Bedbug violations are falling in New York City.
The number of violations dipped more than 28 percent over the past five years, according to an analysis from Localize.city, a website that provides insights about every address in New York City. Localize.city examined bedbug-related violations issued by the city’s Department of Housing and Preservation Development from September 1, 2013 through Aug. 31, 2018.
The decline in violations does not mean that bedbug infestations are necessarily decreasing. Instead, experts believe tenants are increasingly going directly to their landlords with complaints rather than involving the city. Because of that, violations are likely dipping.
Figure 1: the annual number of bedbugs violations in the city from Sept. 1 2013 to Aug. 31, 2018.
New York City has been taking action to hold landlords more accountable for bedbugs. Under the Bedbug Disclosure Act, passed in 2010, landlords must notify prospective tenants — in writing — about any bedbug infestations in the building during the past year. The city passed another bedbug-related law last year, known as Local Law 69. It went into effect in November 2017 and requires all multi-family building owners to report to the city’s Housing Preservation and Development a year’s worth of bedbug infestation history for each unit, including remediation methods and whether infestations recurred after treatment. Buildings have until December of this year to report the status of bedbugs in their units.
“Incidents are not going down. But a lot of new laws are in place making it harder for landlords to run from the problem. Landlords can’t hide anymore,” said Timothy Wong, founder of the eco-friendly M&M Pest Control. “So now, whenever there’s a bedbug issue, tenants are going straight to the landlord instead of 311. There’s less of a reason to go to the city, so complaints are going down.”
He added: “That doesn’t mean that landlords are doing the right thing. There’s no requirement about how a you’re supposed to treat or inspect for bedbugs.”
Because of that, Wong’s company has seen an uptick in jobs that had been unsuccessfully treated by others or from tenants who are contacting them directly because they were unhappy with who their landlord called.
Additionally, many companies use traditional pesticides that may not be effective. Research has found bedbugs with thicker “skin,” which are resistant to such chemicals, are becoming more prevalent.
Know Your Building’s Bedbug History
To find out whether a building has any bedbug violations, you can look it up on Localize.city. The site displays all quality-of-life violations for every building.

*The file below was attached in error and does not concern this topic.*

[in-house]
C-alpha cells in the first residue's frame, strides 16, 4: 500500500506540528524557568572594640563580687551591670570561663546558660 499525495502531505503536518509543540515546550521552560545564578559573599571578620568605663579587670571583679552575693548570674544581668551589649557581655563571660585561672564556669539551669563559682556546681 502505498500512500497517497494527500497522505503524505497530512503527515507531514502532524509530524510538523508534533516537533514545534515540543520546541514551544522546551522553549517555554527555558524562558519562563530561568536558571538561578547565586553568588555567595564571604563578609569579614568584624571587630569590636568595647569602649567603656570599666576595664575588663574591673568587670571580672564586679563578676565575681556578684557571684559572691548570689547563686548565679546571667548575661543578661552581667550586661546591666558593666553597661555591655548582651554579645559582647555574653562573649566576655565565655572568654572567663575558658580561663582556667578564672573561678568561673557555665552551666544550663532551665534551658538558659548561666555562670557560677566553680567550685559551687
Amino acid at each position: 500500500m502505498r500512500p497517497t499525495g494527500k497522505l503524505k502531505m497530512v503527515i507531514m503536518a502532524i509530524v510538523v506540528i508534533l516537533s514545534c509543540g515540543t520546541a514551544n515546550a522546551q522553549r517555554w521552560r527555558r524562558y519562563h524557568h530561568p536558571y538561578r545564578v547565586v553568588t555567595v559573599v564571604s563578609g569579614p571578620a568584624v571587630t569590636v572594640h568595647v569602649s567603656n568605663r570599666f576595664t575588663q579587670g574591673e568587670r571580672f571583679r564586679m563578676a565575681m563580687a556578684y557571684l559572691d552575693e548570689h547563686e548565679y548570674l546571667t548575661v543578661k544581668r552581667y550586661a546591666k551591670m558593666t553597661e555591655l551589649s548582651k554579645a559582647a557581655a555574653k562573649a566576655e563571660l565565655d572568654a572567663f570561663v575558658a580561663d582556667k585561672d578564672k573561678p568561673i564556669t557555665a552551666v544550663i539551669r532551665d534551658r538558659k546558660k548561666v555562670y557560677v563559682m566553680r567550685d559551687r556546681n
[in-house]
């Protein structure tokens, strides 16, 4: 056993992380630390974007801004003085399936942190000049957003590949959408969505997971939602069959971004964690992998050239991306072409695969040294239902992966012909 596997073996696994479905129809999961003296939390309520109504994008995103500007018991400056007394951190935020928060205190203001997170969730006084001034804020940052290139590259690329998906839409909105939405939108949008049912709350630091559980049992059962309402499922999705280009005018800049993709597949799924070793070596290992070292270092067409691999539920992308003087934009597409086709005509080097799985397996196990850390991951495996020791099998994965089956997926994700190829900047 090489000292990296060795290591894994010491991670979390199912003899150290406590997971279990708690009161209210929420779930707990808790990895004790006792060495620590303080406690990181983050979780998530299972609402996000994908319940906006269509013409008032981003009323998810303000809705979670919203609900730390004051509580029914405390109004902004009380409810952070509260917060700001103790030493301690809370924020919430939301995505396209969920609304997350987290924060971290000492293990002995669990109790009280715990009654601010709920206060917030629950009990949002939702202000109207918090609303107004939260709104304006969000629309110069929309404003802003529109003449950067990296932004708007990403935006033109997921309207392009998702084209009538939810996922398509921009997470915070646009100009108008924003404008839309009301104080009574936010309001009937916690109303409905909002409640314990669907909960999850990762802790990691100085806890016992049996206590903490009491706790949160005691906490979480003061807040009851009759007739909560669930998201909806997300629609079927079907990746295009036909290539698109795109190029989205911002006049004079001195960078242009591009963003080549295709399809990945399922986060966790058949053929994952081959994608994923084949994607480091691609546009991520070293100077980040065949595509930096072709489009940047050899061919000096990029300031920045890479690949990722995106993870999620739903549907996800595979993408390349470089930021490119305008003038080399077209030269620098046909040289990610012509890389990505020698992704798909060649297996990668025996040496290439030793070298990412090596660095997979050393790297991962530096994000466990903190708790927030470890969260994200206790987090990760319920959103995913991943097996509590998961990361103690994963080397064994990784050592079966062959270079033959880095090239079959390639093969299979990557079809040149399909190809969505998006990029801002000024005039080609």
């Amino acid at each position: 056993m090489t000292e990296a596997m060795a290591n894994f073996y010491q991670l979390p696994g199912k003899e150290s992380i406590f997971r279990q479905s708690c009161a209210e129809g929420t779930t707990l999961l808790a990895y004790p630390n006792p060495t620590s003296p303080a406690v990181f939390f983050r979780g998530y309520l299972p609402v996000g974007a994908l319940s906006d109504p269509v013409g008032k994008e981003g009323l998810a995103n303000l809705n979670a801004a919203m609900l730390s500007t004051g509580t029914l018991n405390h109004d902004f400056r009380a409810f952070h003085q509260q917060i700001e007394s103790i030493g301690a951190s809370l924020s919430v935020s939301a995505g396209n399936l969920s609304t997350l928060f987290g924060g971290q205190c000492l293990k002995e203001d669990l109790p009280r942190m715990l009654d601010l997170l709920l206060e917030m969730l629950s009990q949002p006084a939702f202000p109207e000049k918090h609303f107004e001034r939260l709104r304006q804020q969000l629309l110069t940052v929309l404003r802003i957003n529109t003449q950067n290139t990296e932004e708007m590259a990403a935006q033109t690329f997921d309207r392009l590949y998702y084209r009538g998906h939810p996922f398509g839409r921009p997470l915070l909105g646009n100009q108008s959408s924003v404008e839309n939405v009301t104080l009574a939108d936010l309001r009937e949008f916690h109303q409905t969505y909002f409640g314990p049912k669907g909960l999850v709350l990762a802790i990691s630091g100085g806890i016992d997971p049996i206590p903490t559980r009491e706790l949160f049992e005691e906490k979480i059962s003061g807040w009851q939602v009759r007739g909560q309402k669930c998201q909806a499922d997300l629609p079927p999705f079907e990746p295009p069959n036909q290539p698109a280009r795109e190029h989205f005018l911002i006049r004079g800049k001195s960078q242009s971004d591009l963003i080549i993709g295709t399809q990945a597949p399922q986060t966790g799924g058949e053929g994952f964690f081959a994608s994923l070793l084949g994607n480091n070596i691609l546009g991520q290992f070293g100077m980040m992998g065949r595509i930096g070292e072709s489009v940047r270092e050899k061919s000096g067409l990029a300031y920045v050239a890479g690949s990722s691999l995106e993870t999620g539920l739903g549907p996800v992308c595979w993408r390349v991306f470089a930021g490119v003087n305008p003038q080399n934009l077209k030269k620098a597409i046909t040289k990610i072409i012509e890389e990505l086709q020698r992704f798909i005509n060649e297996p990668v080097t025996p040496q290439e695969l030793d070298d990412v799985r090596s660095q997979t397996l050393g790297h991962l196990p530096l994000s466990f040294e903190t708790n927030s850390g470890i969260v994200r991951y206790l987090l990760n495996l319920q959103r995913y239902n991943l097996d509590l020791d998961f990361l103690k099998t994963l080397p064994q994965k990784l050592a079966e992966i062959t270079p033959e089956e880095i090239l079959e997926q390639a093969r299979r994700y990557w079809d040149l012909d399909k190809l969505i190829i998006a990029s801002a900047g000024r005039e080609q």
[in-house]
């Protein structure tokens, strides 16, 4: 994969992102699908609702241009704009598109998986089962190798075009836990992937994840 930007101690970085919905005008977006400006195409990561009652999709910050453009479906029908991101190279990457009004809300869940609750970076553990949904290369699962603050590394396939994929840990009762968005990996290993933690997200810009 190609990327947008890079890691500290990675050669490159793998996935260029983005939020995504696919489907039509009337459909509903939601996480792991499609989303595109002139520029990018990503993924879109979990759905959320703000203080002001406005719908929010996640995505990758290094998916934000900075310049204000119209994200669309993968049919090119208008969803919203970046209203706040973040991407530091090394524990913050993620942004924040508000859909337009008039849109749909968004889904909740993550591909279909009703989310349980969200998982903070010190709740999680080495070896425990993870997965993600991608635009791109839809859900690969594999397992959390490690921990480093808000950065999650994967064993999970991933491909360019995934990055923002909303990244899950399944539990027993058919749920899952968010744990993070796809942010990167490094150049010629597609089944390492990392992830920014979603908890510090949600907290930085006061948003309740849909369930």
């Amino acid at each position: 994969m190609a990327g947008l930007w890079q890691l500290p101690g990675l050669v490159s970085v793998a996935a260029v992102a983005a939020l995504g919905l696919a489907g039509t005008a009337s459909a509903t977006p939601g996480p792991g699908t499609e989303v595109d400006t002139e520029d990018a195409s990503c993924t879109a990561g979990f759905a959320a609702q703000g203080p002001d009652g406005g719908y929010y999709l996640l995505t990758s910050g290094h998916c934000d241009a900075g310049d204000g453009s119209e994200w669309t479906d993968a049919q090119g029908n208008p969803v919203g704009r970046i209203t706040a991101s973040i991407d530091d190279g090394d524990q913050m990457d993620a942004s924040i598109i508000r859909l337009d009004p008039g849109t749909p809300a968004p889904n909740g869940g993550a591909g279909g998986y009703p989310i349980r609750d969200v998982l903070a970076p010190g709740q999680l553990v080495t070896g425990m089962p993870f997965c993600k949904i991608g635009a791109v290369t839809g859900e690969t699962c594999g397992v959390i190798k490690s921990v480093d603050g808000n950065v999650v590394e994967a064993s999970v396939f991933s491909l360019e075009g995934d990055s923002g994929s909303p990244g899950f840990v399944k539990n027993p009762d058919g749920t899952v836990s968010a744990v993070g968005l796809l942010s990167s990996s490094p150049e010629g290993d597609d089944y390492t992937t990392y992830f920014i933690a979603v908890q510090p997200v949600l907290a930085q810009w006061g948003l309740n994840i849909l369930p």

“Bedbug infestations are not only expensive and difficult to eradicate, they are also notorious for spreading from apartment-to-apartment,” Localize.city President Steve Kalifowitz said. “While we make it easy to find out if your building had bedbugs in the past, we’ve recently introduced an ‘update me’ feature. We will notify you if bedbugs are found in your building after you’ve moved in, so you can proactively protect your unit.”
Bedbug Violations Jump in Summer
The annual cycle is clear, with a peak in the summer and drop in winter. Violations were typically highest in July through September. This year to date, however, May saw the most violations. Bedbugs can survive in all kinds of weather, but summer is likely a popular time since people tend to travel more during these months, carrying the pests with them back from trips.
Figure 2: monthly bedbug violations through Aug. 31, 2018.
Bronx has the highest bedbug violation rates compared to other boroughs
The Bronx consistently had the highest bedbug violation rates based on the number of violations per renting household. Brooklyn came in second, followed by Staten Island. Manhattan and Queens have alternated year-by-year for having the fewest bedbug violations per renting household.
Figure 3: Annual bedbug violations per renting household by borough
Map: Total bed bug violations per renting household by neighborhood
Here are the top 10 neighborhoods citywide for bedbug rates (with violations per 1,000 renting households from Sept. 1, 2013 – Aug. 31, 2018):
1. Flatbush, Brooklyn: 18.1
2. West Harlem, Manhattan: 17.1
3. Morrisania, Bronx: 16.7
3. Tremont, Bronx: 16.7
5. Wakefield, Bronx: 16.5
6. Prospect-Lefferts Gardens, Brooklyn: 16.4
7. Concourse, Bronx: 16.3
8. Highbridge, Bronx: 15.6
9. Central Harlem, Manhattan: 14.9
10. Belmont, Bronx: 14.8
Top five neighborhoods by borough for The Bronx, Brooklyn, Manhattan and Queens by total bedbug violations per renting household from Sept. 1, 2013 – Aug. 31, 2018
This analysis looked at bedbug-related Department of Housing Preservation and Development violations from Sept. 1, 2013 through Aug. 31, 2018. They were filtered from the entire HPD violations dataset. Each violation was assigned to a neighborhood in New York City, and violations per each neighborhood were normalized per the renting households in the neighborhood (excluding NYCHA households). Neighborhoods with fewer than 1,000 renting households were aggregated with their adjacent, most similar neighborhood.
The neighborhood-level analysis did not include Staten Island’s neighborhoods. Instead Staten Island is treated like a borough and a neighborhood. While it ranked third among the boroughs, but among the neighborhoods it would rank 59th.